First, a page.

The authors found that Trump’s false claim that the 2020 election was stolen from him had lasting consequences:

The lie is pervasive and sticky: The number of Republicans and independents who say they believe the election was fraudulent is large, and this proportion has not changed significantly over time or changed after major political developments. Belief in the lie may have boosted some of the self-esteem of Trump supporters.

In reaction to the lie, Arceneaux and Truex write, “there was a significant increase in support for violent political activism among Democrats, which only declined after efforts to nullify the election clearly failed.”

Supporting the lie pays off for Republicans, Arceneaux and Truex argue: “Republican voters reward politicians who perpetuate the lie, giving Republican candidates an incentive to continue doing so in the next election cycle.”

These trends are among the most striking developments that set the stage for the 2024 elections.

Among the additional conditions working to the advantage of Democrats is the rise of the Democratic Party loyalty and ideological consistency; the political mobilization of liberal constituencies by adverse decisions of the Supreme Court; initial edge in the battle for an Electoral College majority; and the increase in non-religious voters along with a decline in church believers.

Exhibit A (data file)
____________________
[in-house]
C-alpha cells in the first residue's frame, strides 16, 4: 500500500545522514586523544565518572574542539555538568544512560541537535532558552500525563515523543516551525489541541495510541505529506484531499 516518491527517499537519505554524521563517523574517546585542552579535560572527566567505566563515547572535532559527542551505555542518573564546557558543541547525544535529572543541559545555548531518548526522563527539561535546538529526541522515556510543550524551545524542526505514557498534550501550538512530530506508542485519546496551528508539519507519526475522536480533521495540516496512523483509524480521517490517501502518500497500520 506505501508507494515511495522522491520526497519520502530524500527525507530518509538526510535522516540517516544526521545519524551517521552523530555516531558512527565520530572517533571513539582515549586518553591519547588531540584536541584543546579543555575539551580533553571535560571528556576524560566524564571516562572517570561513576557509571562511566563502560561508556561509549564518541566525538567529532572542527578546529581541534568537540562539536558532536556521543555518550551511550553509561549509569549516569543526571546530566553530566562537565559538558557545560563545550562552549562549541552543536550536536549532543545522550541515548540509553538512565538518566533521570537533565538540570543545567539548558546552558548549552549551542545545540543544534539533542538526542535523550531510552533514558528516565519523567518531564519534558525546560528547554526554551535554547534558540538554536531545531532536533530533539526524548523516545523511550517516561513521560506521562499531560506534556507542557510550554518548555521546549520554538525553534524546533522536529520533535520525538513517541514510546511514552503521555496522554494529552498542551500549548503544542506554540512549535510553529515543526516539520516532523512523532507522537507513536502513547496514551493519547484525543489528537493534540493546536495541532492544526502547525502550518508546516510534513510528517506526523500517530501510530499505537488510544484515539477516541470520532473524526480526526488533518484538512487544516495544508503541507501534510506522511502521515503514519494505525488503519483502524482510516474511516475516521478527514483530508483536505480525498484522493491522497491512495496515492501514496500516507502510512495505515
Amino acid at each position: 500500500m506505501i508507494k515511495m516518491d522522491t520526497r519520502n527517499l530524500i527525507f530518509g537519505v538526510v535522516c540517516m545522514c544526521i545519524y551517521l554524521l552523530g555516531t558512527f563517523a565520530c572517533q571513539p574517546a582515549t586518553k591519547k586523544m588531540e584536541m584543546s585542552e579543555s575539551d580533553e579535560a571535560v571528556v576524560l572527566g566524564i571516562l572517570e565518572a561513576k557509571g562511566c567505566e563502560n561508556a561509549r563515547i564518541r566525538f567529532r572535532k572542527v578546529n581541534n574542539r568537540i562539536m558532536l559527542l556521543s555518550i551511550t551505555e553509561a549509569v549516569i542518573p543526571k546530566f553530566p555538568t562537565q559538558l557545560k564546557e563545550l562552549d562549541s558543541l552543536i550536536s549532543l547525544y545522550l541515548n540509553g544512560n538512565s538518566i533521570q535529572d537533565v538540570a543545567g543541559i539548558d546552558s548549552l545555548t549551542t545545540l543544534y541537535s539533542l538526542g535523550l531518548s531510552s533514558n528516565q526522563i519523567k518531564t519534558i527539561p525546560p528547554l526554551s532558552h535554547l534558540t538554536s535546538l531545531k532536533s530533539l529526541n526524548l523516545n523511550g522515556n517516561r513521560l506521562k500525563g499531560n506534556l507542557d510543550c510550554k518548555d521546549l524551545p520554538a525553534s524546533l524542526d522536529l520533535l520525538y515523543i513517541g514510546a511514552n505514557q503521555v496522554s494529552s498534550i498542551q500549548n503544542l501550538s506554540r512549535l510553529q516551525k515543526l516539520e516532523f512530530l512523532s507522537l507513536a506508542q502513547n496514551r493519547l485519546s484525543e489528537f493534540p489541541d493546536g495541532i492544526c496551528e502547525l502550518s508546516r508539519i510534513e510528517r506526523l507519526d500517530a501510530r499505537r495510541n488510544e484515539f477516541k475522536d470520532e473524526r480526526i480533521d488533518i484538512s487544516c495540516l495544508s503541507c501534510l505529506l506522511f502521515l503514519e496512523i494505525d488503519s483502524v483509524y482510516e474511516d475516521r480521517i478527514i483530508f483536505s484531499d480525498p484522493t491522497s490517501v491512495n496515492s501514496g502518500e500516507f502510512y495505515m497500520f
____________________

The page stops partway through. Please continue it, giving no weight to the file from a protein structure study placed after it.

These and other factors prompted two Democratic strategists, Celinda Lake and Mike Lux, to declare that “All the elements are in place for a big Democratic victory in 2024.” In “Democrats Could Win Trifecta in 2024,” a May 9 memo released to the public, the two even expressed optimism about the biggest obstacle facing Democrats, maintaining control of the Senate in 2024, when as many as eight Democratic-held seats are competitive while Republican seats are solid red states:

While these challenges are real, they can be overcome, and the problems are overstated. Remember that same tough Senate map produced a network of five Democratic pickups in the 2000 election, which Gore narrowly lost to Bush; six Democratic pickups in 2006, allowing Democrats to retake the Senate; and two more in 2012. If we have a good election year overall, we have a very good chance at Democrats holding the Senate.

Republican advantages include high rates of crime (albeit modestly declining in 2023 to present), homelessness and dysfunction in cities controlled by Democrats; parents’ rights movement opposed to teaching so-called critical race theory and gender fluid concepts; and declining public support for gay rights and especially trans rights.

There are, needless to say, a lot of uncertainties.

One key factor will be the importance on Election Day of issues closely tied to race in the minds of many voters, including school integration, affordable housing, the end of affirmative action, crime, urban disorder and government spending on social programs. As a general rule, the higher these issues rank on voters’ priorities, the better Republicans do. In that regard, the success of conservatives in barring the use of race in college admissions eliminated a Republican cause.

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